In a report issued this week

Drug overdose increases ‘hugely significant’

Campbell River numbers contributing to Island-wide illicit drug death increases

We’re only half way through 2016 and there have already been as many deaths by drug overdose this year on Vancouver Island than in any previous year since 2007, according to the BC Coroner’s Service.

In a report issued this week (PDF), the Coroner’s Service reported that 66 deaths have been recorded Island-wide so far this year due to illicit drugs, already passing the 61 recorded last year, which was the previous high.

And Campbell River is matching that pace. Three fatal overdoses have been recorded in the first half of this year, which already matches last year’s total and is on pace to match 2011’s number – the highest year recorded in the report. Our community has already surpassed the average of 2.5 per year over the period recorded (2007-2016).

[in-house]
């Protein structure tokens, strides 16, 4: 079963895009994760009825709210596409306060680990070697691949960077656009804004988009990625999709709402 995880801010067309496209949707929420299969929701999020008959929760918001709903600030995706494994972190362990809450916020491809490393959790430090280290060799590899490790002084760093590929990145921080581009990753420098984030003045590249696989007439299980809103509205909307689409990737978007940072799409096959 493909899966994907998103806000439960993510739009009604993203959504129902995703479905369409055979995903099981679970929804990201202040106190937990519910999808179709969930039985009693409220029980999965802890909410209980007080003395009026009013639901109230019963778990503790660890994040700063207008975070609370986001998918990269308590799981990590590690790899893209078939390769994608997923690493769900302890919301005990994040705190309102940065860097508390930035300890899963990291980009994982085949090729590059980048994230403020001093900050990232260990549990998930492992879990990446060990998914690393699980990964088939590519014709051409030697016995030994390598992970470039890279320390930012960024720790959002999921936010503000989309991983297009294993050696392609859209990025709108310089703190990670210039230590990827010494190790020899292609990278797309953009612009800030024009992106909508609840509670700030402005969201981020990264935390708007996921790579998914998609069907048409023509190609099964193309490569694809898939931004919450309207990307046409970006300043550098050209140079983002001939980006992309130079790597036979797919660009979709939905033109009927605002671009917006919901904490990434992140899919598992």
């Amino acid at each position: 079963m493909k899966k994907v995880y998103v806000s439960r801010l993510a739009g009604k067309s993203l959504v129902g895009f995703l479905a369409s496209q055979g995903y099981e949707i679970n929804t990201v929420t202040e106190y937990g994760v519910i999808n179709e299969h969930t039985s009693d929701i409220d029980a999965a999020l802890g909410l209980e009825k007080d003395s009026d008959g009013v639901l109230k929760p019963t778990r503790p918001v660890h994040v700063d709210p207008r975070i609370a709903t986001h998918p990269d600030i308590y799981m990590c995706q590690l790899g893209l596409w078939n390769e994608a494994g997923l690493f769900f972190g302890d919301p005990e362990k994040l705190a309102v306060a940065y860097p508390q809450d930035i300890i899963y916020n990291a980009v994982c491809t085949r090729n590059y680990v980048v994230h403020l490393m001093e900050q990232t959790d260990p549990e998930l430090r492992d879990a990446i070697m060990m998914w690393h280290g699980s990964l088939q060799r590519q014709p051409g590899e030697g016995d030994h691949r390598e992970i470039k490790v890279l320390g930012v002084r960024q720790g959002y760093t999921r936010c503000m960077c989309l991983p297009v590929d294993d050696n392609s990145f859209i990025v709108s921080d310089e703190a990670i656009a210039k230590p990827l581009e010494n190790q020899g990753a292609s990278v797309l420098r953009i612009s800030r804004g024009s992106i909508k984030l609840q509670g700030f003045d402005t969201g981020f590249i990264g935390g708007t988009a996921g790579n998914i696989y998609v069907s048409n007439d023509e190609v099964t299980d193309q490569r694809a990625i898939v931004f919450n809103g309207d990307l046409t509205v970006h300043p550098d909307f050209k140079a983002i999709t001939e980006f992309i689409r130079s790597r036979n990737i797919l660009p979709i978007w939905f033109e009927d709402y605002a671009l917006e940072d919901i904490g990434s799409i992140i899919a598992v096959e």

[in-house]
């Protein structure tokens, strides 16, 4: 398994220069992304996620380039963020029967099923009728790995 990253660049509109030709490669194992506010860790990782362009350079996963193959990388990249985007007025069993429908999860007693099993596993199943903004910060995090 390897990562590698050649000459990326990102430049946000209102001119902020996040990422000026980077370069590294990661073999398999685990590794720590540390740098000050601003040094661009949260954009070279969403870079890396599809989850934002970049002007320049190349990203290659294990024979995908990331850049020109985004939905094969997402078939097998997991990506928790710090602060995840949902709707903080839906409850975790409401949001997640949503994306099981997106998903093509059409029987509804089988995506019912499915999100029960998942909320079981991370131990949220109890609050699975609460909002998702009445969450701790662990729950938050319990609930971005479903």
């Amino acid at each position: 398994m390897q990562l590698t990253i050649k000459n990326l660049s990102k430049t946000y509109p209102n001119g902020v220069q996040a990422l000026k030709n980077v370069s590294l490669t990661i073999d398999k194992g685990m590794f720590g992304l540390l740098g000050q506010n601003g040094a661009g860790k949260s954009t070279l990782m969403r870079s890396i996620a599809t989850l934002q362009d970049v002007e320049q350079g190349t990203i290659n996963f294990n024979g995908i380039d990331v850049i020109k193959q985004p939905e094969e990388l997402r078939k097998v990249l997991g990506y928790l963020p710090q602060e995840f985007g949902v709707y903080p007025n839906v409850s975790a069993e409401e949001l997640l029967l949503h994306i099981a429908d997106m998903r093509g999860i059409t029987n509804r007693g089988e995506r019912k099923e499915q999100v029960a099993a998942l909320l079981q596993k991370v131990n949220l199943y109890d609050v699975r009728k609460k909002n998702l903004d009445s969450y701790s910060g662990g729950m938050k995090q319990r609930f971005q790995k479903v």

It should be noted that the overdose numbers from the Coroner’s Service report are only in regards to “illicit” drugs, meaning street drugs like heroin and cocaine, medications that were not prescribed to the deceased, combinations of those drugs or overdoses where the drug’s origin is unknown.

The Coroner’s service is also careful to say that these numbers – especially for more recent years – may change, since they are using a live database to compile the figures, so comparing the current year directly with previous years may not be entirely accurate once all current investigations are complete.

Province wide, however, the Coroner’s Service itself says the 309 apparent illicit drug overdose deaths from January to May of this year is a 75 per cent increase over the same period in 2015.

Fentanyl seems to be a major factor in the rise in numbers, based on the report, and the percentage of deaths in which that drug was detected – alone or in combination with other drugs – increased to approximately 56 per cent so far this year. Last year the drug was found in approximately 31 per cent of cases.

Chief Coroner Lisa Lapointe calls the report’s findings “hugely significant,” saying that at the current rate, B.C. could see 750 drug deaths this year, which would be an over 50 per cent increase over last year’s death toll and an over 270 per cent increase over 2007 numbers.

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